The Daily Telegraph - Saturday - Travel

Why airlines play musical chairs with us



On the last three flights we have taken with Virgin Atlantic, my wife and I have been moved from the Upper Class seats we originally chose when making the flight reservatio­n.

On the first occasion we deliberate­ly chose seats on the left side of the cabin so that we could enjoy views of San Francisco and the Golden Gate Bridge. But, on checking in, we found we had been moved to the other side of the cabin for “operationa­l reasons”.

In December we flew to Miami. Once again our pre-booked seats were changed from 5A/6A to 7A/8A. On boarding the aircraft we found other passengers discussing the nonsensica­l seating arrangemen­ts. The wife of the man occupying seat 5A was seated on the other side of the aircraft. The lady in 6A was similarly inconvenie­nced; her husband was several seats away towards the front of the cabin.

I emailed Virgin for an explanatio­n but received none. On Feb 12, we are due to fly to Barbados but, on checking the booking, our pre-booked seats (7A and 8A) have been changed to 10A and 10K, window seats on opposite sides of the cabin beside the stand-up bar and near the toilets. Please you can find out why this is happening?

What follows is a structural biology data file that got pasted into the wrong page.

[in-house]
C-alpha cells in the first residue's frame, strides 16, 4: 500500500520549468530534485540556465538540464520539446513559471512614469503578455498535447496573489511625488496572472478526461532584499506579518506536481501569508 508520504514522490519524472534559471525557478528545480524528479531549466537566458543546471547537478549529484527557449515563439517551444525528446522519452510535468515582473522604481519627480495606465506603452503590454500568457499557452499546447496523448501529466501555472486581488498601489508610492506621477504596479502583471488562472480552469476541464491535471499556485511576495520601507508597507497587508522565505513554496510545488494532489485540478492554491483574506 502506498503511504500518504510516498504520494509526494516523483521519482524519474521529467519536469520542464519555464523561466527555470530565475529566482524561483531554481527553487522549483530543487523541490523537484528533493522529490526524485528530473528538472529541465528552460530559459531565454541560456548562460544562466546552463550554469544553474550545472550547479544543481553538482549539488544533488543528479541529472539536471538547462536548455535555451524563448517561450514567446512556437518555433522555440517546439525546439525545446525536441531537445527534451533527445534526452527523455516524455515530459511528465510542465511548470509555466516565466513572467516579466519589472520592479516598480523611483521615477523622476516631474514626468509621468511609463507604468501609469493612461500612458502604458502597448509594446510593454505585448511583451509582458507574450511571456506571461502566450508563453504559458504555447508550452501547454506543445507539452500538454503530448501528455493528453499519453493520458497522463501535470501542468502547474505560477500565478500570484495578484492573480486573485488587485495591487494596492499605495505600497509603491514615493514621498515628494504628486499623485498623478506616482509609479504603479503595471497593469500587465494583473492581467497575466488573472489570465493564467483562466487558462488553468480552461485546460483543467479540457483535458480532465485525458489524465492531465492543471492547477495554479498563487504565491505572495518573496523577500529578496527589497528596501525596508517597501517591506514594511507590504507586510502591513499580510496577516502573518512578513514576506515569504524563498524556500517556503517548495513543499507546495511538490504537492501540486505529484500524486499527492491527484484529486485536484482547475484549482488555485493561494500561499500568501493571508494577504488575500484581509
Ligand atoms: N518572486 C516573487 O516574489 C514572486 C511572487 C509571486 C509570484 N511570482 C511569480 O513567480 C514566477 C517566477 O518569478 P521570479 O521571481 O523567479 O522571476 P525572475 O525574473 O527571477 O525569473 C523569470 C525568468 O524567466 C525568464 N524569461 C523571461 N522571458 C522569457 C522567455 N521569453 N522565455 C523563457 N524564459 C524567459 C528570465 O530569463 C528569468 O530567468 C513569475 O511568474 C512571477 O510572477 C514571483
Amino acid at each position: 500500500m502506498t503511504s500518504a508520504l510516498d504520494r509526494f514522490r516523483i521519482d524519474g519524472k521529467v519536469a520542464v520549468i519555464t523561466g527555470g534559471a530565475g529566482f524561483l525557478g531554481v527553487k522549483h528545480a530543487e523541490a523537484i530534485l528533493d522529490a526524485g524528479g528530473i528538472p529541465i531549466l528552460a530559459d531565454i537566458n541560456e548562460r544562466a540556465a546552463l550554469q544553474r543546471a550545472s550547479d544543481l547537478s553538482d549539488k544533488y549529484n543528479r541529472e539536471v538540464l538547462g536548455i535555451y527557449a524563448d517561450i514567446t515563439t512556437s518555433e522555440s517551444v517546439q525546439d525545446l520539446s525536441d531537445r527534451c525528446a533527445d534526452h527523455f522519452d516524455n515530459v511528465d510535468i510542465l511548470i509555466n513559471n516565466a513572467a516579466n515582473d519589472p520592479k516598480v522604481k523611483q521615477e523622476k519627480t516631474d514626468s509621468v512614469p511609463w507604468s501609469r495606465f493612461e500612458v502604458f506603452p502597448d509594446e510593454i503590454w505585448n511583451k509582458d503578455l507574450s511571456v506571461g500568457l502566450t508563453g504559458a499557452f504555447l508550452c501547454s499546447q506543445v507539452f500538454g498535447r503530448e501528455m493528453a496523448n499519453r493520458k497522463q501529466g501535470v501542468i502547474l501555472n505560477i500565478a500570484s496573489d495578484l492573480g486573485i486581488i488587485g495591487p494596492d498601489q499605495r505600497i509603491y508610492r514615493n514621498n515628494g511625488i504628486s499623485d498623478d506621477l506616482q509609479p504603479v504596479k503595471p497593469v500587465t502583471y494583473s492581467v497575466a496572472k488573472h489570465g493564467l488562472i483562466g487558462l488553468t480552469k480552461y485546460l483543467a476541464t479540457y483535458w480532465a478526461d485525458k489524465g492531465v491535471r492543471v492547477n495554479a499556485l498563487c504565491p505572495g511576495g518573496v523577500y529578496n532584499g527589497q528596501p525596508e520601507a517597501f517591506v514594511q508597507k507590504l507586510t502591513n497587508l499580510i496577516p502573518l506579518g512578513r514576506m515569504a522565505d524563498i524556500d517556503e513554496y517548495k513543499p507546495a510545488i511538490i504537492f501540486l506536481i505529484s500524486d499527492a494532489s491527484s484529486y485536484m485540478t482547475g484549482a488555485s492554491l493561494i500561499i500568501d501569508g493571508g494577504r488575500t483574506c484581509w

– John Munroe

AI do understand your annoyance that seats carefully selected well in advance are changed by the airline close to the date of travel. Airlines will claim that this is because of an aircraft change and is beyond their control. Indeed, this was the excuse that Virgin Atlantic first gave me when I brought your experience­s to its attention.

In the case of your outbound flight to Barbados, however, this is not a valid reason. While the operating aircraft has been changed from an A330-300 to a Boeing 787-9, both Upper Class cabins have 31 seats similarly arranged in rows of three (A, G, K).

When I put this to Virgin Atlantic, its spokesman said that when an aircraft swap occurs, the computer system allocates the new seats based on “multiple attributes and values such as those travelling with special assistance requiremen­ts, families with young children and flying club members”.

This means that higher-tier frequent flyers who may have booked their seats later than yourself will be reassigned more favourable seats further forward in the cabin.

All in all, it is a badly designed algorithm that can’t even seat couples sharing a surname beside each other. Fortunatel­y, on checking the seat map again a few days ago, seats 7K and 8K showed availabili­ty and you were able to switch your reservatio­n to these.

Before making a seat reservatio­n it is always worth checking the website (part of the Tripadviso­r group) which publishes airline seat maps and flags up seats to avoid.

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